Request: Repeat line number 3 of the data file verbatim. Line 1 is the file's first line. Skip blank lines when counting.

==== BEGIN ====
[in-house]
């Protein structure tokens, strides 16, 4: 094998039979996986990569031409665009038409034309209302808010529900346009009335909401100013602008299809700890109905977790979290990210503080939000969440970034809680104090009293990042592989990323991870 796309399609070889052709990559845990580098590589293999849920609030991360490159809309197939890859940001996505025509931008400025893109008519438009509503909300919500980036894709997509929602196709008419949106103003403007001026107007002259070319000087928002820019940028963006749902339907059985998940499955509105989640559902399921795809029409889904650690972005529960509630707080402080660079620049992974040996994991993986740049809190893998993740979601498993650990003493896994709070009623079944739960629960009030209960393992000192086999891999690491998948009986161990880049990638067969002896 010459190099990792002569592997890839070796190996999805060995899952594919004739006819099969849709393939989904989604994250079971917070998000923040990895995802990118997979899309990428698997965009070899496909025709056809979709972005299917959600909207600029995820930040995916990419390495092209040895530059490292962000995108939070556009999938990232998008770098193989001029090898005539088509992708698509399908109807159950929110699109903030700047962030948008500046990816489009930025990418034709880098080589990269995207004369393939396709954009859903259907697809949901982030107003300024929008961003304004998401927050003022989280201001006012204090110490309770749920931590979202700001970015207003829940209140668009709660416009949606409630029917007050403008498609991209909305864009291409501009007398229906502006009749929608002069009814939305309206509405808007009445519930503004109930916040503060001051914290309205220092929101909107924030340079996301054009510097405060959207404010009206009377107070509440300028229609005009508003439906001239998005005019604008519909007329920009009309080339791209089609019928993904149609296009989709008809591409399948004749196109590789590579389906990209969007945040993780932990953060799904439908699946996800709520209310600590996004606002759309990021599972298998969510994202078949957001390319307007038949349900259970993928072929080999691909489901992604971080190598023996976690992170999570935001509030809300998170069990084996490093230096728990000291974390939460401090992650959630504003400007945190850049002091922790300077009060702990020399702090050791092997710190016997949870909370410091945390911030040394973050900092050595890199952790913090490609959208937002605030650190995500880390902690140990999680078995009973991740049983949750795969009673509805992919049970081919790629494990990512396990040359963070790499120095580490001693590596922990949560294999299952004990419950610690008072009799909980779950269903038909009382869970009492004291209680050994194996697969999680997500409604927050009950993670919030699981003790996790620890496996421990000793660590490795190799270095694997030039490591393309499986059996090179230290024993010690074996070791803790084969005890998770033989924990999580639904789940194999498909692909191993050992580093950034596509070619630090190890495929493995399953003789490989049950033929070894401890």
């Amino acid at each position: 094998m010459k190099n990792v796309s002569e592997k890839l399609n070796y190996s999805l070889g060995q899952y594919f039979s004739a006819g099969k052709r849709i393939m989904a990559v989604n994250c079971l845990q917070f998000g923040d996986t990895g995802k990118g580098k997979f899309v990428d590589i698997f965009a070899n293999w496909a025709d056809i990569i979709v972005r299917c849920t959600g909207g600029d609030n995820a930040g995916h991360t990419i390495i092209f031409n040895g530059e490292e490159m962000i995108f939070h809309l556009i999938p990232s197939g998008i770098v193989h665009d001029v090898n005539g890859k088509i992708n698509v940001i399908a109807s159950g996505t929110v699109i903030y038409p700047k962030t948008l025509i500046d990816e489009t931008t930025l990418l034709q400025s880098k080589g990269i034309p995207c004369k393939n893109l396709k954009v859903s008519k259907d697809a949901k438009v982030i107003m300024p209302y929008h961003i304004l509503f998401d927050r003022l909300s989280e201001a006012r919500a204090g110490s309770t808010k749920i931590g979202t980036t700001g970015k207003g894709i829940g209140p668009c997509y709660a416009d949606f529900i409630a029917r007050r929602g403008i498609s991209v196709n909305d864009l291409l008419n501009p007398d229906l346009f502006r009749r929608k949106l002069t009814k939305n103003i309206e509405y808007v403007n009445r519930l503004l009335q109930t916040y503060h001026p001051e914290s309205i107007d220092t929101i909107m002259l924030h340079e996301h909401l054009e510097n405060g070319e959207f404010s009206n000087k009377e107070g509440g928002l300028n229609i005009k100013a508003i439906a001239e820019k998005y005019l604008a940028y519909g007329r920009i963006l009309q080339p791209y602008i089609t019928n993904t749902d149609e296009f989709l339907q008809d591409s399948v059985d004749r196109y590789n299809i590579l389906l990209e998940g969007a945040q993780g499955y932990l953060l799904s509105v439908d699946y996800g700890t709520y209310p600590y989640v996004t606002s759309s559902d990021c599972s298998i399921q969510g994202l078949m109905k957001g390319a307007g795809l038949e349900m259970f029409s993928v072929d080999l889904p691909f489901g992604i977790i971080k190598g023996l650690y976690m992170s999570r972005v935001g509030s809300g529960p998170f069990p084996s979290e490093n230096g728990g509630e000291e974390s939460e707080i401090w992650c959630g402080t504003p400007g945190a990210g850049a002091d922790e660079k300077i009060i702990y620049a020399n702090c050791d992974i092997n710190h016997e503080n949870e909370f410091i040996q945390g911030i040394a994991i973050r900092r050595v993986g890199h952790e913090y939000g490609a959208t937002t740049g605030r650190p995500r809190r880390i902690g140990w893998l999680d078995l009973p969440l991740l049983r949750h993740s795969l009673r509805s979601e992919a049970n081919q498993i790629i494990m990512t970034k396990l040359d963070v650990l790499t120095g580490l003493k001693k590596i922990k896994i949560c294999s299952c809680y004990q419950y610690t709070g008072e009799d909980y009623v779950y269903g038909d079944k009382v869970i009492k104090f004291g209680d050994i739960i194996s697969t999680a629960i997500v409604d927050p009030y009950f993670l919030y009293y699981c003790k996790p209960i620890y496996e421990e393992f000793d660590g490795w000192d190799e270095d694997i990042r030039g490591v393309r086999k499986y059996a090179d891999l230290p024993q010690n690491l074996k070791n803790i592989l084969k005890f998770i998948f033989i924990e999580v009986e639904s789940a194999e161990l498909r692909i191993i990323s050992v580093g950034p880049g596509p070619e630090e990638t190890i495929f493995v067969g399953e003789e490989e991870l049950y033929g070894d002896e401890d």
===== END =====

């Amino acid at each position: 094998m010459k190099n990792v796309s002569e592997k890839l399609n070796y190996s999805l070889g060995q899952y594919f039979s004739a006819g099969k052709r849709i393939m989904a990559v989604n994250c079971l845990q917070f998000g923040d996986t990895g995802k990118g580098k997979f899309v990428d590589i698997f965009a070899n293999w496909a025709d056809i990569i979709v972005r299917c849920t959600g909207g600029d609030n995820a930040g995916h991360t990419i390495i092209f031409n040895g530059e490292e490159m962000i995108f939070h809309l556009i999938p990232s197939g998008i770098v193989h665009d001029v090898n005539g890859k088509i992708n698509v940001i399908a109807s159950g996505t929110v699109i903030y038409p700047k962030t948008l025509i500046d990816e489009t931008t930025l990418l034709q400025s880098k080589g990269i034309p995207c004369k393939n893109l396709k954009v859903s008519k259907d697809a949901k438009v982030i107003m300024p209302y929008h961003i304004l509503f998401d927050r003022l909300s989280e201001a006012r919500a204090g110490s309770t808010k749920i931590g979202t980036t700001g970015k207003g894709i829940g209140p668009c997509y709660a416009d949606f529900i409630a029917r007050r929602g403008i498609s991209v196709n909305d864009l291409l008419n501009p007398d229906l346009f502006r009749r929608k949106l002069t009814k939305n103003i309206e509405y808007v403007n009445r519930l503004l009335q109930t916040y503060h001026p001051e914290s309205i107007d220092t929101i909107m002259l924030h340079e996301h909401l054009e510097n405060g070319e959207f404010s009206n000087k009377e107070g509440g928002l300028n229609i005009k100013a508003i439906a001239e820019k998005y005019l604008a940028y519909g007329r920009i963006l009309q080339p791209y602008i089609t019928n993904t749902d149609e296009f989709l339907q008809d591409s399948v059985d004749r196109y590789n299809i590579l389906l990209e998940g969007a945040q993780g499955y932990l953060l799904s509105v439908d699946y996800g700890t709520y209310p600590y989640v996004t606002s759309s559902d990021c599972s298998i399921q969510g994202l078949m109905k957001g390319a307007g795809l038949e349900m259970f029409s993928v072929d080999l889904p691909f489901g992604i977790i971080k190598g023996l650690y976690m992170s999570r972005v935001g509030s809300g529960p998170f069990p084996s979290e490093n230096g728990g509630e000291e974390s939460e707080i401090w992650c959630g402080t504003p400007g945190a990210g850049a002091d922790e660079k300077i009060i702990y620049a020399n702090c050791d992974i092997n710190h016997e503080n949870e909370f410091i040996q945390g911030i040394a994991i973050r900092r050595v993986g890199h952790e913090y939000g490609a959208t937002t740049g605030r650190p995500r809190r880390i902690g140990w893998l999680d078995l009973p969440l991740l049983r949750h993740s795969l009673r509805s979601e992919a049970n081919q498993i790629i494990m990512t970034k396990l040359d963070v650990l790499t120095g580490l003493k001693k590596i922990k896994i949560c294999s299952c809680y004990q419950y610690t709070g008072e009799d909980y009623v779950y269903g038909d079944k009382v869970i009492k104090f004291g209680d050994i739960i194996s697969t999680a629960i997500v409604d927050p009030y009950f993670l919030y009293y699981c003790k996790p209960i620890y496996e421990e393992f000793d660590g490795w000192d190799e270095d694997i990042r030039g490591v393309r086999k499986y059996a090179d891999l230290p024993q010690n690491l074996k070791n803790i592989l084969k005890f998770i998948f033989i924990e999580v009986e639904s789940a194999e161990l498909r692909i191993i990323s050992v580093g950034p880049g596509p070619e630090e990638t190890i495929f493995v067969g399953e003789e490989e991870l049950y033929g070894d002896e401890d």